February 24, 2024

What do we owe victims of dementia or brain injury?

New York Times ethicist suggests, not much

Jean-Pierre Adams and his wife Bernadette / Affrik.com

Dementia is on track to becoming a growth area in bioethics. How should we treat someone who is no longer in touch with reality, cannot recognise even his loved ones, and is no longer a productive citizen?

While we await a definitive tome on the subject, the resident ethicist of the New York Times Magazine, Kwame Anthony Appiah, has stepped into the gap. He is a distinguished figure, not a mere “Dear Abby” stand-in — a British-Ghanaian post-modern philosopher, cultural theorist, media star, and novelist, who has taught at Princeton and New York University.

Last weekend a reader sought guidance about her mother’s love life. Her stepdad has early-onset Alzheimer’s. Her mother was a full-time carer until a few months ago, when her husband was moved into a nursing home.

Suddenly single and lonely, her mother started dating a man in his 70s who is, according to “name withheld”, a sleazy character with no money and a string of divorces. “My mother seems hellbent on dating this man and is not receptive to hearing our concerns.” What should she do?

Like a good philosopher, Professor Appiah first of all distinguishes. There are two ethical issues: (a) should she date this man and (b) should she date anyone at all. As for the former, it’s a matter of taste and prudence. As for the latter, his advice is unconventional.

We talk of marital commitments as running “until death do us part.” We also know that many marriages end in divorce. Having a living, divorced spouse who no longer recognizes you falls into neither category. Your stepfather did not break his vows or re-evaluate them. Nonetheless, he has effectively left the relationship — been removed from the relationship — in a permanent and irretrievable way. Your stepfather’s advanced dementia has, in short, robbed your mother of her husband …

But we should not want our spouses to abjure the companionship of others once we are no longer available to them. Indeed, nobody in your family has the right to expect this of her. The painful truth is that her status is ethically equivalent to that of a widow.

Hmmm. The idea that a person with Alzheimer’s is, for all intents and purposes, no longer a person brings with it many consequences, not only social, but also legal and moral. It probably needs to be considered a bit more deeply.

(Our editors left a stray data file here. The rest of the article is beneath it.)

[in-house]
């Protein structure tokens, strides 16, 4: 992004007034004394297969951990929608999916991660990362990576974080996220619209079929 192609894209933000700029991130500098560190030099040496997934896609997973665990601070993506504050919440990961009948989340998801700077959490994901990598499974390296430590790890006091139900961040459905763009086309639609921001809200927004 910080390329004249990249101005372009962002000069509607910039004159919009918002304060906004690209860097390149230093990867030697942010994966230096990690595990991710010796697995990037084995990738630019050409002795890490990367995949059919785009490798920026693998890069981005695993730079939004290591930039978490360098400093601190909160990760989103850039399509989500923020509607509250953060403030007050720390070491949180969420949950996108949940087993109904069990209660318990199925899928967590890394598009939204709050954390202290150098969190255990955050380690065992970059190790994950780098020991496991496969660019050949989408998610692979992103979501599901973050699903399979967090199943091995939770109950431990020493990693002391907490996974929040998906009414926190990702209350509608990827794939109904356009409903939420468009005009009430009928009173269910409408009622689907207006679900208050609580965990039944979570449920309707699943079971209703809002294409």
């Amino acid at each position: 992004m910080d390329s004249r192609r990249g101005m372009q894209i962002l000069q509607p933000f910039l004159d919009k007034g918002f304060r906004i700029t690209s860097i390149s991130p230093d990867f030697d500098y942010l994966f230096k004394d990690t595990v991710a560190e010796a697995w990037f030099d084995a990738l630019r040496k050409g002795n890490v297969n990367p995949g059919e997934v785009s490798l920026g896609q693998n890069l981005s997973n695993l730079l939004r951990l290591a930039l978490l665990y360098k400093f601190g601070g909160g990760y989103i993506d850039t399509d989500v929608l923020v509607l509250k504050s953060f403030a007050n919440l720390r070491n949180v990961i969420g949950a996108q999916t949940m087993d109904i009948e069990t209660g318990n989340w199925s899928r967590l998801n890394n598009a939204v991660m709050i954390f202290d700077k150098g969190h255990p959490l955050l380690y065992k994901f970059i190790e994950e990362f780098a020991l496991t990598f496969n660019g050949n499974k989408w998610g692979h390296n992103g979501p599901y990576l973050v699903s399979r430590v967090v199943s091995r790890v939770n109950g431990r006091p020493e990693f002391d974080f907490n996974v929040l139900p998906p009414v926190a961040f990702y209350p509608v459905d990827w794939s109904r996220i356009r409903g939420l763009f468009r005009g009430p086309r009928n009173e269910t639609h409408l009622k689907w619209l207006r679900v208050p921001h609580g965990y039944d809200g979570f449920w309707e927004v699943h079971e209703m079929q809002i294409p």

A recent counter-example comes from France, where a former player on the French national soccer team passed away on September 6 at the age of 73. Jean-Pierre Adams was born in Senegal, migrated to France, played for Nimes, Nice and Paris St-Germain and represented his new country 22 times.

He married a French national, Bernadette, and had two sons. In 1982 a routine operation on his knee went wrong. Under an inexperienced trainee and an over-worked anaesthetist during a strike of doctors and nurses, his brain was starved of oxygen. He never woke up and spent the next 39 years in a vegetative state. His wife cared for him loyally all those years – changing his clothes, preparing his food, exercising him and conversing with him. She believed that he was dimly aware of the people around him.

Euthanasia? “Unthinkable!” Bernadette told a journalist in 2012, “And it's not for me to decide for him. I'm not going to deprive him of eating anyway … At first, when he was in a coma, it was my fear every time I went to the hospital, I was afraid that I would be asked if I wanted to unplug it.”

After his death, he was honoured with a minute's applause before a World Cup qualifier between France and Finland. His wife deserves at least that and more. To date, their story has not appeared in the New York Times.

Michael Cook is editor of BioEdge   

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